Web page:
Home Environment Real Food Challenge OU marches for fair food at Wendy’s

Real Food Challenge OU marches for fair food at Wendy’s

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Members of Real Food Challenge OU marched Tuesday afternoon with representatives of the Student/Farmworker Alliance and farmworkers from the Coalition of Immokalee Workers in support of fair food.

The protesters campaigned for Wendy’s to sign onto the Fair Food Program, “which ensures that workers receive higher pay and are more aware of their rights as workers,” said the Facebook page for the event.

“Basically if Wendy’s paid one cent more per pound of tomatoes, it would help double wages for the farmworkers,” Rachel Komich, co-coordinator of the Real Food Challenge and senior English major, said. “We went in and… tried to give them our letter so they definitely know there are students here protesting Wendy’s because they’re not complying.”

The marchers met outside Baker University Center and marched to the Wendy’s location on Court Street, where they held signs outside. They then walked to Cutler Hall and presented their case for fair food on College Green.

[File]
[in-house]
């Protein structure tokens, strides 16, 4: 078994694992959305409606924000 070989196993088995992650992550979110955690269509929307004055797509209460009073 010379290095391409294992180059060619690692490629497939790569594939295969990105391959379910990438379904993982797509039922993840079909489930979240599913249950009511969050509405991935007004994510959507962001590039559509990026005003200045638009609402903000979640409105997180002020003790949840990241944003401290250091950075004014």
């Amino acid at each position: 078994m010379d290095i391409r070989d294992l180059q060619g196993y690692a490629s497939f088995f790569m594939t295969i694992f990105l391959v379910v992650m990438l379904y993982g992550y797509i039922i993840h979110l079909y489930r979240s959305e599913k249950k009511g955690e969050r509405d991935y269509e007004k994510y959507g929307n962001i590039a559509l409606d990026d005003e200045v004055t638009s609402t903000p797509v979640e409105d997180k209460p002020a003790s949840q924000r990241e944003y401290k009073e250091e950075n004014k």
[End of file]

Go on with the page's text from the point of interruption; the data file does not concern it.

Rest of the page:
Sophomore creative writing major Sasha Gough took part in the demonstration. She believed the event was successful in that it put forth a new step by presenting the demands.

“I went because I think the university could be more responsible when it comes to feeding our students,” Gough said. “Vague isn’t something that should be accepted when it comes to food.”

Later that night, the group rejoined along with OU community members to hear “The Struggle for Farmworker Justice: The Wendy’s Campaign in Ohio,” a talk presented by SFA and CIW about the farm abuses farmworkers face nationwide.

“This organization was formed in the early 1990s to attempt to reach dialogue with the growers, the people who own the farm workers are working on every day, as a way to try and end the abuses farmworkers were experiencing,” Santiago Perez, an activist with CIW said. Natali Rodriguez served as Perez’s translator.

“The working conditions within the agricultural industry are some of the worst you’ll find, and it’s also some of the most difficult work and some of the least paid work as well,” Perez said. “Things like wage theft, discrimination, sexual harassment, those are things you would see on the daily.”

The visit was part of CIW’s ongoing Fair Food Workers’ Voice tour, and Perez and Rodriguez encouraged the audience to attend its culminating protest march on Wendy’s at its Columbus headquarters on March 6.

The Real Food Challenge at OU seeks to rebuild the food system based on principles of fairness, humanity, community and sustainability.

“It’s been implemented at schools across the country, and what that means is that those schools have agreed to purchase 20 percent real food by 2020,” sophomore English major Daniel Kington said. Kington is a member of OU’s Real Food Challenge chapter.

“Real food is food that’s community-based, ecologically sound, humane for animals and just for workers,” Kington said. “We’re just sort of starting out on campus; this is our first act together.”

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